VOLUSIA COUNTY, Fla. — After more than a year fight to keep them out of the guardianship system, a tearful Maria Enzor was overwhelmed to hear the estate of her parents, Joe and Patricia Smith, won’t have to pay more than $22,000 in fees to a court-appointed attorney who filed for payment after they died earlier this year.
“I feel people watching and paying attention made a big difference, but I’m ecstatic,” Enzor said.
As advocates hoped, Judge Margaret Hudson expressed her opinion that it was time for the case to end.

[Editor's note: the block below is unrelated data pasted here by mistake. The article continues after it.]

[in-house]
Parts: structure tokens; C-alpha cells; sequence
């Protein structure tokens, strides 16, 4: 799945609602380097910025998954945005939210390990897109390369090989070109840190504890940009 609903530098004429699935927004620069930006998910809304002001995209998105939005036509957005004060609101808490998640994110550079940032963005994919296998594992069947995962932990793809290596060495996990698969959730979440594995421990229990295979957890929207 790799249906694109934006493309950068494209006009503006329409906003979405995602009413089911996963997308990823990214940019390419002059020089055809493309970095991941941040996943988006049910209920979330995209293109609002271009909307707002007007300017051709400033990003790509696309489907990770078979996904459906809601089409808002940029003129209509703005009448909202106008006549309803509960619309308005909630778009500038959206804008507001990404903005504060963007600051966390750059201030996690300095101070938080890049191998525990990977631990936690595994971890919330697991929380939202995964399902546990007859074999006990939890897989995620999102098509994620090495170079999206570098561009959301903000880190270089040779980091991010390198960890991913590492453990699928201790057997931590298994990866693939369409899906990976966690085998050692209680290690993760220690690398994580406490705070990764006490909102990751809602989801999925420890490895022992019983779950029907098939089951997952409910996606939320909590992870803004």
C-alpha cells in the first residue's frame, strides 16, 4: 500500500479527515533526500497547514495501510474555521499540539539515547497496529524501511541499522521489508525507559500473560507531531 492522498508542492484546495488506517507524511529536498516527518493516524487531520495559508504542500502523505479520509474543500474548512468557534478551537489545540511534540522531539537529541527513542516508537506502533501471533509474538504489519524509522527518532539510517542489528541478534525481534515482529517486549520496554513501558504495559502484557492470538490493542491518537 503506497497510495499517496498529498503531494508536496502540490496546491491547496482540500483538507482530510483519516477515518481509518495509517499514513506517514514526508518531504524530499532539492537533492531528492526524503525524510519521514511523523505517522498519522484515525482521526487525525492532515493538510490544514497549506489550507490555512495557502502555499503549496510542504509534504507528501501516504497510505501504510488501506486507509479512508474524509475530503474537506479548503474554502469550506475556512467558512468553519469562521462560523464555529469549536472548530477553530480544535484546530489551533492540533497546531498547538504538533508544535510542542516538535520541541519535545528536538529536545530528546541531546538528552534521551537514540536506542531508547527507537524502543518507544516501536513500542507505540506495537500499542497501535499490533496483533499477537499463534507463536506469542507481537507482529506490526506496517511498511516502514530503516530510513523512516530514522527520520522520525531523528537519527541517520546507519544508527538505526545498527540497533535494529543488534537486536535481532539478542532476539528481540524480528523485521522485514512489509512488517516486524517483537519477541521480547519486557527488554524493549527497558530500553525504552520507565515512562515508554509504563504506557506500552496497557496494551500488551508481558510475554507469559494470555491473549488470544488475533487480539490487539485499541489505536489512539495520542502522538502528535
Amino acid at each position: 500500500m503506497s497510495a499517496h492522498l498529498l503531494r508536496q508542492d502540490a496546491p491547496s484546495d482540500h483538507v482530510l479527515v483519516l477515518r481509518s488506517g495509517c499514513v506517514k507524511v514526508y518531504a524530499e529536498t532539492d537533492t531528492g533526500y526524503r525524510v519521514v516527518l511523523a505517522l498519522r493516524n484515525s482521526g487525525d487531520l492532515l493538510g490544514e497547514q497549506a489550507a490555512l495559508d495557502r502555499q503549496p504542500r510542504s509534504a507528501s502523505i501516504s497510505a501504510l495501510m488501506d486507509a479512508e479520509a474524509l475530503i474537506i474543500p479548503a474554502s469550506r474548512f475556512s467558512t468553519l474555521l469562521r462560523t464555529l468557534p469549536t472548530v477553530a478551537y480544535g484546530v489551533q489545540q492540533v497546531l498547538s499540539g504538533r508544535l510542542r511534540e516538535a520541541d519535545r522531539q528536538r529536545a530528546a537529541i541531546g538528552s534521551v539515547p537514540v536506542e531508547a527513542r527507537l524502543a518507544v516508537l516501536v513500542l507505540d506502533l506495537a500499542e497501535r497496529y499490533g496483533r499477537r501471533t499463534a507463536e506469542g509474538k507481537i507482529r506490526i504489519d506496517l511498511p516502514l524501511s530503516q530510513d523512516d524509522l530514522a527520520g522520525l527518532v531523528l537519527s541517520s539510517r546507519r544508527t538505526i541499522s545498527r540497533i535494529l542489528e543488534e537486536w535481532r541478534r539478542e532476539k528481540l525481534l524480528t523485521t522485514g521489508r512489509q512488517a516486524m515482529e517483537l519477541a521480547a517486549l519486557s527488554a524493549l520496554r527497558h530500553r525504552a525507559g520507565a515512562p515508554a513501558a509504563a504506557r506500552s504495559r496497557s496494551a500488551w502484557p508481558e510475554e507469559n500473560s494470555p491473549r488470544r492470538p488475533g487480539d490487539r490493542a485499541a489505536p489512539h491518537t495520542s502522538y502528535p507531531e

She also noted Florida law that denies payment when no legal guardianship was established, which was exactly the case for the 87- and 88-year-olds.
That’s despite a court record of multiple attempts by opposing counsel to prove them incapacitated.
All parties agreed that a $400 portion was justified for court-appointed attorney Sherrille Akin, but not from the Smiths’ estate.
The judge will seek state funds to cover it.
Today the court-appointed attorney in this case said she never anticipated getting those feeds paid.
Akin told Channel 9 she wanted her petition put on the record in case of future reviews to compensate court-appointed attorneys in these complicated cases.
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